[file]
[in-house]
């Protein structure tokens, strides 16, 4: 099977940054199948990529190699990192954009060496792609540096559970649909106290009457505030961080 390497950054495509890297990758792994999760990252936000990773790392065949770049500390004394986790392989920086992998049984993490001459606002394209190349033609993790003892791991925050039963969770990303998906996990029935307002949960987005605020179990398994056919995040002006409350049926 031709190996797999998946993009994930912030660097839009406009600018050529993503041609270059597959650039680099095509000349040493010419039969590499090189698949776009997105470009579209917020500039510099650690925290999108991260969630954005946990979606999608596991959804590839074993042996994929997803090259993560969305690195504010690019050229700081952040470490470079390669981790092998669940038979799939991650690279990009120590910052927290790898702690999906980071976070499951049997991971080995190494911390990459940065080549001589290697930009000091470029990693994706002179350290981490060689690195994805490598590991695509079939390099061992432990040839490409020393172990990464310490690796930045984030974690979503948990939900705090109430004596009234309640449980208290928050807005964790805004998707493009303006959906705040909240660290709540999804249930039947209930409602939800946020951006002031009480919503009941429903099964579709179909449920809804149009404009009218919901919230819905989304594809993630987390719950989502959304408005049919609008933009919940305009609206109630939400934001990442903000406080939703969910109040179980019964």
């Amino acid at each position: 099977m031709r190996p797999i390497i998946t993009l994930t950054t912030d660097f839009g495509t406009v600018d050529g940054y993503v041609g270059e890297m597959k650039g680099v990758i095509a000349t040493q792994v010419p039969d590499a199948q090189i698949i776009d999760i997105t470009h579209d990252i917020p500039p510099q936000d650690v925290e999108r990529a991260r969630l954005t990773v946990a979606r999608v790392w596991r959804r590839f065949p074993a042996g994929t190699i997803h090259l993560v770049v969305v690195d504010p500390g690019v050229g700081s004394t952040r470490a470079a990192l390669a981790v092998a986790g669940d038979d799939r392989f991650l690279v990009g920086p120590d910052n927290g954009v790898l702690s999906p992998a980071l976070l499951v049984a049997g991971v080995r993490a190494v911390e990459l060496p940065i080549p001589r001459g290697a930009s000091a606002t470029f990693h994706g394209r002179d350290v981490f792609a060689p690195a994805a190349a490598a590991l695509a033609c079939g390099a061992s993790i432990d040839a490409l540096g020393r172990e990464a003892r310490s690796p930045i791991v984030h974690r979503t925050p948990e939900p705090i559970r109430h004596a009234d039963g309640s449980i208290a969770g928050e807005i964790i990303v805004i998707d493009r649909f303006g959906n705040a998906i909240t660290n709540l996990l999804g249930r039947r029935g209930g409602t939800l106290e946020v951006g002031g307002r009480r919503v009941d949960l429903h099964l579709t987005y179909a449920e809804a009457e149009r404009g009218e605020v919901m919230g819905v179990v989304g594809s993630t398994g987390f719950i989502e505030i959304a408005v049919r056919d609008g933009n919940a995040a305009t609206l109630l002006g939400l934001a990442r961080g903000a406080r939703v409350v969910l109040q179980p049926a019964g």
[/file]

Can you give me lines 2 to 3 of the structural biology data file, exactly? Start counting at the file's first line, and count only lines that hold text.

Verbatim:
């Protein structure tokens, strides 16, 4: 099977940054199948990529190699990192954009060496792609540096559970649909106290009457505030961080 390497950054495509890297990758792994999760990252936000990773790392065949770049500390004394986790392989920086992998049984993490001459606002394209190349033609993790003892791991925050039963969770990303998906996990029935307002949960987005605020179990398994056919995040002006409350049926 031709190996797999998946993009994930912030660097839009406009600018050529993503041609270059597959650039680099095509000349040493010419039969590499090189698949776009997105470009579209917020500039510099650690925290999108991260969630954005946990979606999608596991959804590839074993042996994929997803090259993560969305690195504010690019050229700081952040470490470079390669981790092998669940038979799939991650690279990009120590910052927290790898702690999906980071976070499951049997991971080995190494911390990459940065080549001589290697930009000091470029990693994706002179350290981490060689690195994805490598590991695509079939390099061992432990040839490409020393172990990464310490690796930045984030974690979503948990939900705090109430004596009234309640449980208290928050807005964790805004998707493009303006959906705040909240660290709540999804249930039947209930409602939800946020951006002031009480919503009941429903099964579709179909449920809804149009404009009218919901919230819905989304594809993630987390719950989502959304408005049919609008933009919940305009609206109630939400934001990442903000406080939703969910109040179980019964």
């Amino acid at each position: 099977m031709r190996p797999i390497i998946t993009l994930t950054t912030d660097f839009g495509t406009v600018d050529g940054y993503v041609g270059e890297m597959k650039g680099v990758i095509a000349t040493q792994v010419p039969d590499a199948q090189i698949i776009d999760i997105t470009h579209d990252i917020p500039p510099q936000d650690v925290e999108r990529a991260r969630l954005t990773v946990a979606r999608v790392w596991r959804r590839f065949p074993a042996g994929t190699i997803h090259l993560v770049v969305v690195d504010p500390g690019v050229g700081s004394t952040r470490a470079a990192l390669a981790v092998a986790g669940d038979d799939r392989f991650l690279v990009g920086p120590d910052n927290g954009v790898l702690s999906p992998a980071l976070l499951v049984a049997g991971v080995r993490a190494v911390e990459l060496p940065i080549p001589r001459g290697a930009s000091a606002t470029f990693h994706g394209r002179d350290v981490f792609a060689p690195a994805a190349a490598a590991l695509a033609c079939g390099a061992s993790i432990d040839a490409l540096g020393r172990e990464a003892r310490s690796p930045i791991v984030h974690r979503t925050p948990e939900p705090i559970r109430h004596a009234d039963g309640s449980i208290a969770g928050e807005i964790i990303v805004i998707d493009r649909f303006g959906n705040a998906i909240t660290n709540l996990l999804g249930r039947r029935g209930g409602t939800l106290e946020v951006g002031g307002r009480r919503v009941d949960l429903h099964l579709t987005y179909a449920e809804a009457e149009r404009g009218e605020v919901m919230g819905v179990v989304g594809s993630t398994g987390f719950i989502e505030i959304a408005v049919r056919d609008g933009n919940a995040a305009t609206l109630l002006g939400l934001a990442r961080g903000a406080r939703v409350v969910l109040q179980p049926a019964g």